Royal Bank of Scotland's $1.7bn sale of 318 branches to Santander has gone titsup. The Spanish bank pulled out, largely "because of problems over integrating the two banks' IT systems", The BBC reports. The Telegraph has a teeny bit more detail, reporting a "series of IT problems that have resulted from a lack of compatibility …
It's Ulster Bank, not Bank Of Ulster... FFS.
Re: Dear Reg,
Calm down, dear.
Re: Dear Reg,
And while your at it can you remove the acronym RBS and give it its full title, as well as stating National Westminster bank, trading as NatWest.
Oh, on second thoughts don't bother. I've just remembered that I have a life.
I know why
Little-endian meet big-endian
santanders fault - it has to be
because Santander are the shittest bank I have ever had to deal with - long queues in branches where only one person seems to work and the worst IT systems ever e.g. in order to change or add a DD, you are sent a OTP to your mobile phone - no one in Santander seems to know or care that some people either a) don't have a mobile phone or b) have no reception in the area in which they live.
I have reached the conclusion that their IT systems have been designed by graduates (the worst kind of sin any kind of company can indulge in) and that I will be leaving Santander as soon as possible.
Are they really...
...saying that an accountant who could understand one bank's accounts couldn't possibly understand the other's? If not, then there is no REAL incompatibility.
"more modern system" vs "better system".
Someone seems to have confused "more modern system" with "better system". It's a common problem amongst the young, naive, and/or ill-informed.
Anybody who's been around for a while, anyone with open eyes, will tell you there's no inherent correlation.
As a customer of Santander by inheritance I know from all too bitter experience over many years that Santander's "more modern" processes and systems are a lot less fit for purpose than those of the National+Provincial Building Society.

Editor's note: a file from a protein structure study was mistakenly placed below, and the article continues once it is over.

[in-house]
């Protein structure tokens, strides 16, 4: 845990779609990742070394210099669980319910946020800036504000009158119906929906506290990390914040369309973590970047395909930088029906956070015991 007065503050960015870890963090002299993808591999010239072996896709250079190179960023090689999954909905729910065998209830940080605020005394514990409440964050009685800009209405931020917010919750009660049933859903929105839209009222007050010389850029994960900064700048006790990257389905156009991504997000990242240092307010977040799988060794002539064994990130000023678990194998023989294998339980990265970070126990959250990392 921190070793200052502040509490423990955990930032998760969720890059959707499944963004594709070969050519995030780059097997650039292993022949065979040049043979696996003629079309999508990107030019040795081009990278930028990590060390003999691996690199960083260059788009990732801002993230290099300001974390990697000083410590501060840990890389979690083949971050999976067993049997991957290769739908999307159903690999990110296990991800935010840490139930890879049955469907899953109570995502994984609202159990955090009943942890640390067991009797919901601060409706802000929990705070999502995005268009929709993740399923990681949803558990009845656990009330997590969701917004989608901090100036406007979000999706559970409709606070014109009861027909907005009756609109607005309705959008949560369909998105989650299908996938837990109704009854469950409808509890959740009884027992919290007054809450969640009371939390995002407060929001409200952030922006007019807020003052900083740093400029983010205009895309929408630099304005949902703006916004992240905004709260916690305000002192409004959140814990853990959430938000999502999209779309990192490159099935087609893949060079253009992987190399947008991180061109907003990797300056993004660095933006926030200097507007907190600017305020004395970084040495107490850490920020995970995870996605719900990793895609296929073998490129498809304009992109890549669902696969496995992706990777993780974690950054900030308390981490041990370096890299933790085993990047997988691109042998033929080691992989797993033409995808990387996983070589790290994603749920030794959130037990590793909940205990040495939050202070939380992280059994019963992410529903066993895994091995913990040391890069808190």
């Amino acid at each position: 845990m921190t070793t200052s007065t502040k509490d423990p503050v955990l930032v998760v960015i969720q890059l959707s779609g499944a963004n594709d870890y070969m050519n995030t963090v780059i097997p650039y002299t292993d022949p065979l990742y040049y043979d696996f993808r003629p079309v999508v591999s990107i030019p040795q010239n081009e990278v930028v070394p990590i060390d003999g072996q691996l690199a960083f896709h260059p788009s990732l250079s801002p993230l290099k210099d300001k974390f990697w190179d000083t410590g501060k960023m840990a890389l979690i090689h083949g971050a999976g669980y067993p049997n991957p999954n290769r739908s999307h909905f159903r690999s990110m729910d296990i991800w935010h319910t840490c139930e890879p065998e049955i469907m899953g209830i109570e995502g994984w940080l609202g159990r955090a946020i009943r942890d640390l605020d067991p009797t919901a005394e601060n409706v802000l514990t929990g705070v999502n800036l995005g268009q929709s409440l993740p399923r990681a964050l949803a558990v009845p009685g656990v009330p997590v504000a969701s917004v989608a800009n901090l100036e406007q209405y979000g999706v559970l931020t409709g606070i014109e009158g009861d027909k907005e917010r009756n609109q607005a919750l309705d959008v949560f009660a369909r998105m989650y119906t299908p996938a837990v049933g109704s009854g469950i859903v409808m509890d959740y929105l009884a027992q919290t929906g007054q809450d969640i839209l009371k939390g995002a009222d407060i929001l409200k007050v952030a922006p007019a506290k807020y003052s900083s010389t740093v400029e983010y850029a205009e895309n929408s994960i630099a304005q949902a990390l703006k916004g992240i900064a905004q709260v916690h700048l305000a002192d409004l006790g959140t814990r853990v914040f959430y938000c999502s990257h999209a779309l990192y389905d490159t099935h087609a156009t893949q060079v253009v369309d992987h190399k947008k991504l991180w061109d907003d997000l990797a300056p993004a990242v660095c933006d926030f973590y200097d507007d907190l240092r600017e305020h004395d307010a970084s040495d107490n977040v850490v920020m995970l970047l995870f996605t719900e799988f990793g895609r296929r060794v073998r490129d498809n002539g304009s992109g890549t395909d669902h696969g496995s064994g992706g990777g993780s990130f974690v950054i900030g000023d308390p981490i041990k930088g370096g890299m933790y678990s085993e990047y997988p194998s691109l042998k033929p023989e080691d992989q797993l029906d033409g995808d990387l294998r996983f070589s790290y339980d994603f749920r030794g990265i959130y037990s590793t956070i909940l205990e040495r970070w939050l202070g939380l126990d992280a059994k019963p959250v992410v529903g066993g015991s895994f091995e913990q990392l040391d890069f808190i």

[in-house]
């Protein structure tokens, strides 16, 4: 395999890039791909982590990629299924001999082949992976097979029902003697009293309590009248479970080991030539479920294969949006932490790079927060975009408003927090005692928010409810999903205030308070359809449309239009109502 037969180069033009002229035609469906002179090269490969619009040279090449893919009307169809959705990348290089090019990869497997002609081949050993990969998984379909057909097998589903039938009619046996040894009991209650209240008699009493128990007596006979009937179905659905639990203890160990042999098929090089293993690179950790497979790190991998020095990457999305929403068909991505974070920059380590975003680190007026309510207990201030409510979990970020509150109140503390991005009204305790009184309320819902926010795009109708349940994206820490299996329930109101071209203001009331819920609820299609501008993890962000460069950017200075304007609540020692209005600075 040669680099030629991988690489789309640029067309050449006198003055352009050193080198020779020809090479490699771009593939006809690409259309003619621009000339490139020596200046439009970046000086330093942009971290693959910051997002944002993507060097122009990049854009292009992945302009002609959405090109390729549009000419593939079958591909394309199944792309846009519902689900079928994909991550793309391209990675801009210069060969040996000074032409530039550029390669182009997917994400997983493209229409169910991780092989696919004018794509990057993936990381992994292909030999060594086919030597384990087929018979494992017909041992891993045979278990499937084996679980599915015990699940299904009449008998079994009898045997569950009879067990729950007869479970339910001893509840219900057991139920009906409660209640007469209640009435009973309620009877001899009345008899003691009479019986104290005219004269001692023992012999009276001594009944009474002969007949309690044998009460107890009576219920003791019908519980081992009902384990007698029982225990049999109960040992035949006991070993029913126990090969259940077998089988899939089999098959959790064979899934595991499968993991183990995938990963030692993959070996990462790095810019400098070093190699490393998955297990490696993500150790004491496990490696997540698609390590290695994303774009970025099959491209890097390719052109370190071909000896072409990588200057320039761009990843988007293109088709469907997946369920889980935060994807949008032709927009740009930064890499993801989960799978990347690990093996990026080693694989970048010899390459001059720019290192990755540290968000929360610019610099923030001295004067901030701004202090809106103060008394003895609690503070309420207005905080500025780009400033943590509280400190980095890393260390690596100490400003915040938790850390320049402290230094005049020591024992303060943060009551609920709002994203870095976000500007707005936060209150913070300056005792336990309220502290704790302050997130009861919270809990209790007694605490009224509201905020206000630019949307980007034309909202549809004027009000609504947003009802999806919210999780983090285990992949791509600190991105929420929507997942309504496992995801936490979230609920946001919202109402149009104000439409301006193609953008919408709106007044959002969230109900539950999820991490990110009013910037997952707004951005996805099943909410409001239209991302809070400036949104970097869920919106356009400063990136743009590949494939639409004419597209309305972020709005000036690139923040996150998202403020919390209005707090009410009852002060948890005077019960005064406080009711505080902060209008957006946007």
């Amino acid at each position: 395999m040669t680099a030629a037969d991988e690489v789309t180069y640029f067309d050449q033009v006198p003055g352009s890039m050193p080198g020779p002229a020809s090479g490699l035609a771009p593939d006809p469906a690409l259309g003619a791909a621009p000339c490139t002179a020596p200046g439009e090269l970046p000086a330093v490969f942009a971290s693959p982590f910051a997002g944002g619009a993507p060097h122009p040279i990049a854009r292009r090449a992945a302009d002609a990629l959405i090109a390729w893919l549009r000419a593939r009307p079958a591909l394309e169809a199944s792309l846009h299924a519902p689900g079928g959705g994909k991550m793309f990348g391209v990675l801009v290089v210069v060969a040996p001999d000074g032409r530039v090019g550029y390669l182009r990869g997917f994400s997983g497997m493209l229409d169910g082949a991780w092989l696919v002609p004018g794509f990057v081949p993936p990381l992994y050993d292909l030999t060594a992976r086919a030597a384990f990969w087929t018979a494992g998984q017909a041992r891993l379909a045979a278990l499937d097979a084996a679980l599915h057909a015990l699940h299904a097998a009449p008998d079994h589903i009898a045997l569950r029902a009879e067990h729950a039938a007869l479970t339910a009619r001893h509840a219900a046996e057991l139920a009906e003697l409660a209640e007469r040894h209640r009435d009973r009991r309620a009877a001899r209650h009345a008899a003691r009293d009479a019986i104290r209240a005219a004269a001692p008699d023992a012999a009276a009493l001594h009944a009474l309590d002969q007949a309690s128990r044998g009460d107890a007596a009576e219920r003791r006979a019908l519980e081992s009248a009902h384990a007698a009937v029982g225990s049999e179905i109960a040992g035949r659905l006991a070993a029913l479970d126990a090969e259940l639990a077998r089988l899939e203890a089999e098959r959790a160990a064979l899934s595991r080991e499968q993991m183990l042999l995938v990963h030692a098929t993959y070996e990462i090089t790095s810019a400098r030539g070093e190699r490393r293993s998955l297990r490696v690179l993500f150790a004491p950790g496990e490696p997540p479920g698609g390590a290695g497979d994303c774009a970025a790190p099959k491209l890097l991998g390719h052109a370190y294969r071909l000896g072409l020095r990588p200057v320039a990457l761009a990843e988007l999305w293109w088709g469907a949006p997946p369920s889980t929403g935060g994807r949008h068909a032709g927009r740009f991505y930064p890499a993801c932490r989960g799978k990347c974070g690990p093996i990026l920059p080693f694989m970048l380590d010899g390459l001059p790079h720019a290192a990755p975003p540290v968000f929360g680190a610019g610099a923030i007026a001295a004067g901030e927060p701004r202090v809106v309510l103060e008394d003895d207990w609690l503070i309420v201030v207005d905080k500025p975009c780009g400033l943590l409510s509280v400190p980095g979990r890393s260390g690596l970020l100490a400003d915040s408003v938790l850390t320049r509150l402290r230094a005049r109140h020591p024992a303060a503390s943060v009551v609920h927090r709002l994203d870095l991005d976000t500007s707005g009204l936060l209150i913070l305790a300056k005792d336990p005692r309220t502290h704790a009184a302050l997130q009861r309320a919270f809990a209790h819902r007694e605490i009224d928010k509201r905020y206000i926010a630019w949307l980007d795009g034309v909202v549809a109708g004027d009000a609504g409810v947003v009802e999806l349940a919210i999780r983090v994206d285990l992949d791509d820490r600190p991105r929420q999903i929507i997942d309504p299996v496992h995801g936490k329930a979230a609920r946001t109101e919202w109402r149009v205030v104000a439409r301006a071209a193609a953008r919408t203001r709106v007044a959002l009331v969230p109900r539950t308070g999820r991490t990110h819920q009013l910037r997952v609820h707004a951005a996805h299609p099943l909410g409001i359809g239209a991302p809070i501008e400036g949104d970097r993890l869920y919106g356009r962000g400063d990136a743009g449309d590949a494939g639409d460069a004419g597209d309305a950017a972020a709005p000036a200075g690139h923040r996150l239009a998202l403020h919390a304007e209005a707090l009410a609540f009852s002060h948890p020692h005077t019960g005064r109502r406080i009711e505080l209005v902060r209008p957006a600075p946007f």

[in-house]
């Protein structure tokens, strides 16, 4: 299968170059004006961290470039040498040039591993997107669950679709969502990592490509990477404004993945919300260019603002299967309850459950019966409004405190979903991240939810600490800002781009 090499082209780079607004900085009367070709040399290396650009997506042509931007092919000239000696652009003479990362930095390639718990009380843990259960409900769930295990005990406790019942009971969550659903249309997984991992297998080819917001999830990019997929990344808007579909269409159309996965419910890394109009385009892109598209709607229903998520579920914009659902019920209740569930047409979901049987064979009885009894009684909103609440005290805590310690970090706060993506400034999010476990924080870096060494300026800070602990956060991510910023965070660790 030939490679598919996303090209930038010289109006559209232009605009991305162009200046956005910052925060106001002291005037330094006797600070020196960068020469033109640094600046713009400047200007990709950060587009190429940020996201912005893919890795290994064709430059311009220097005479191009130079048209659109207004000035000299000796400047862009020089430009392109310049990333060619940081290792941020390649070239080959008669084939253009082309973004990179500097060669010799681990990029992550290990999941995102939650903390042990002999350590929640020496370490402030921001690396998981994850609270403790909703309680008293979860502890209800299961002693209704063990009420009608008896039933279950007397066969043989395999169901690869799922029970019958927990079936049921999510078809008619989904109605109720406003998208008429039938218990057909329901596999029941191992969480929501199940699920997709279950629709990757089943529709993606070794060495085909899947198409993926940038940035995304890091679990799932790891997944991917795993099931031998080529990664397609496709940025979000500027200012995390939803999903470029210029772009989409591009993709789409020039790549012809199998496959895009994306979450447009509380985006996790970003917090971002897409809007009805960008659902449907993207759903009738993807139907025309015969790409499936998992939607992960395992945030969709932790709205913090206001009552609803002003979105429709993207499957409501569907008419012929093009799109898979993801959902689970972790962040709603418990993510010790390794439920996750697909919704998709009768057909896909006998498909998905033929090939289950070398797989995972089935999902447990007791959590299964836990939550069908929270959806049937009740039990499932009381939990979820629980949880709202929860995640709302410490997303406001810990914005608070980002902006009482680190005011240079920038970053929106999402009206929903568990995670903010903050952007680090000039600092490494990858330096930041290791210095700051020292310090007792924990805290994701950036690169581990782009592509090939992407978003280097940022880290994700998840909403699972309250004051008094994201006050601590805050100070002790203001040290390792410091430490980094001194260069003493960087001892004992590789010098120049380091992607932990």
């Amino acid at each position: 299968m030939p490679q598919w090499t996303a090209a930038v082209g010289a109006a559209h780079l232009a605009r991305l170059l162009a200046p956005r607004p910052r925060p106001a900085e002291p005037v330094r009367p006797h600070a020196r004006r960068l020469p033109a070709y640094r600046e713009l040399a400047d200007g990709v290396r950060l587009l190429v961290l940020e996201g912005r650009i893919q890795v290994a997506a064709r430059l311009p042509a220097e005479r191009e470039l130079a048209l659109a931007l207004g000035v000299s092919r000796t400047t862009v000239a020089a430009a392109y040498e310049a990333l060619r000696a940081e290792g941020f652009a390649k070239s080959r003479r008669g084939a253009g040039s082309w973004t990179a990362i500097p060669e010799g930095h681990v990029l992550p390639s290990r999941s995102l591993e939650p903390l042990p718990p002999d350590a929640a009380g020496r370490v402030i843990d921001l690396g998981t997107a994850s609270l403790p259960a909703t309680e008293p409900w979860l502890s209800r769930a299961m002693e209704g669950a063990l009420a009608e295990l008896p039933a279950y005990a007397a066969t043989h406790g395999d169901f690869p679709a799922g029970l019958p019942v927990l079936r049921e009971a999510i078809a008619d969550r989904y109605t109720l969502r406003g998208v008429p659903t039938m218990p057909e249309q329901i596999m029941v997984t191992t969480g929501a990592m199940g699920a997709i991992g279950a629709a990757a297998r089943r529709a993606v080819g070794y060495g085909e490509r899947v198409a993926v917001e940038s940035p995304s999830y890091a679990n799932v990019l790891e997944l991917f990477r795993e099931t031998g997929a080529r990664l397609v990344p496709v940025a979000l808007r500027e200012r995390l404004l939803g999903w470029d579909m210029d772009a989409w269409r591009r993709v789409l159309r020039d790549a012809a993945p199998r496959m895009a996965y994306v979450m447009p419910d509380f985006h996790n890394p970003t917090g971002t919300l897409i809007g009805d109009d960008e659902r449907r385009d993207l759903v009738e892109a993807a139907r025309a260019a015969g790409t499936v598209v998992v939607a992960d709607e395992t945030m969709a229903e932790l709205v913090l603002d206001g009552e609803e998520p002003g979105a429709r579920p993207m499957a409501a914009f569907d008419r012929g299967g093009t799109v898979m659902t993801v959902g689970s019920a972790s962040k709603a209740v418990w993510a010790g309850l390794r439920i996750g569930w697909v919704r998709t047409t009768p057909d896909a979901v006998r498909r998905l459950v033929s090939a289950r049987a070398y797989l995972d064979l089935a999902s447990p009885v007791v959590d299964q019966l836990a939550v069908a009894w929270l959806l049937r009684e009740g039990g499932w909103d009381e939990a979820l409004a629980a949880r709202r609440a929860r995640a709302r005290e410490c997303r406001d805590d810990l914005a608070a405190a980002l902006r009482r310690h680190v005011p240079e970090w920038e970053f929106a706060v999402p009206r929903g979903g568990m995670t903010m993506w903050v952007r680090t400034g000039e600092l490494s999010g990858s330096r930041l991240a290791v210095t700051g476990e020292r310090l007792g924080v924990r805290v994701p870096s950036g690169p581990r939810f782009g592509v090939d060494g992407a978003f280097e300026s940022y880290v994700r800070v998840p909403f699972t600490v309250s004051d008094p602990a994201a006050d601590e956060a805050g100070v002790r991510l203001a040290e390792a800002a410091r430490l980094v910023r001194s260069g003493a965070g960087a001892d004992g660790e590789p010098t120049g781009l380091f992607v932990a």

The only reason I'm still a Santander customer is that dealing with them risks a heart attack or nervous breakdown, and dealing with them on a sustained basis (long enough to get out) is inconceivable.
Don't take my word for it, look at any survey of customer happiness for the banking industry. Top two are typically First Direct and CoOp. Holding up the bottom is typically Santander. It's that way for a reason.
In passing wrt BAe/EADS: didn't BAe not that long ago sell off its interests in Airbus? Would the current owner be EADS? Didn't BAe not that long ago sell off its interests in satellites (eg Stevenage?) Would the current owner be EADS?
Who in BAe has heard of the expression "constancy of purpose"? Which of them knows what it means, and acts accordingly? Answers on a blank postcard please.
Re: "more modern system" vs "better system".
"In passing wrt BAe/EADS: didn't BAe not that long ago sell off its interests in Airbus? Would the current owner be EADS? Didn't BAe not that long ago sell off its interests in satellites (eg Stevenage?) Would the current owner be EADS?
Who in BAe has heard of the expression "constancy of purpose"? Which of them knows what it means, and acts accordingly? Answers on a blank postcard please."
they did. It seem all those French and Germans wandering around the place made them look too "European" for the liking of the DoD.
BAe seemed to embrace becoming a DoD con-tractor with the enthusiasm of a crack addicted teenage runaway taking up prostitution.
Smiling because the merger did not take place and I think EADS had a lucky escape.
Last june ?
Am I the only one who thinks this is the aftermath of last summers IT failure at RBS ?
Santander has spendthe last few months trying to be convinced
(or RBS has spent the last few months trying to convince)
that this would never happen again, and those people responsible for firing the people responsible had also been fired.
And they just failed ...
The real problem now is that chances of anyone willing to buy the RBS bits have dropped significantly, as noone would want to touch an IT system that's so complex that it caused the previous deal to backfire.
I'm not buying it
Migrating systems is well documented and tested. The requirements from operations are served with scalability and change control, but that's about it.
I'm not saying it is easy in every case, but from my experience the challenges always come either from Service Operations, i.e. you want to make sure the impact to running the bank remains close to zero and/or there is an overzealous manager of some strategic division and/or there are incapable program and project managers who are just around because they know the senior manager or show up with a widely exposed cleavage and/or a subcontracting/outsourcing company made widely exaggerated promises which they cannot fulfill.
System migrations and integrations have been done before at numerous banks and companies, therefore there must have been other reasons at play here.
Re: Windows must have been involved.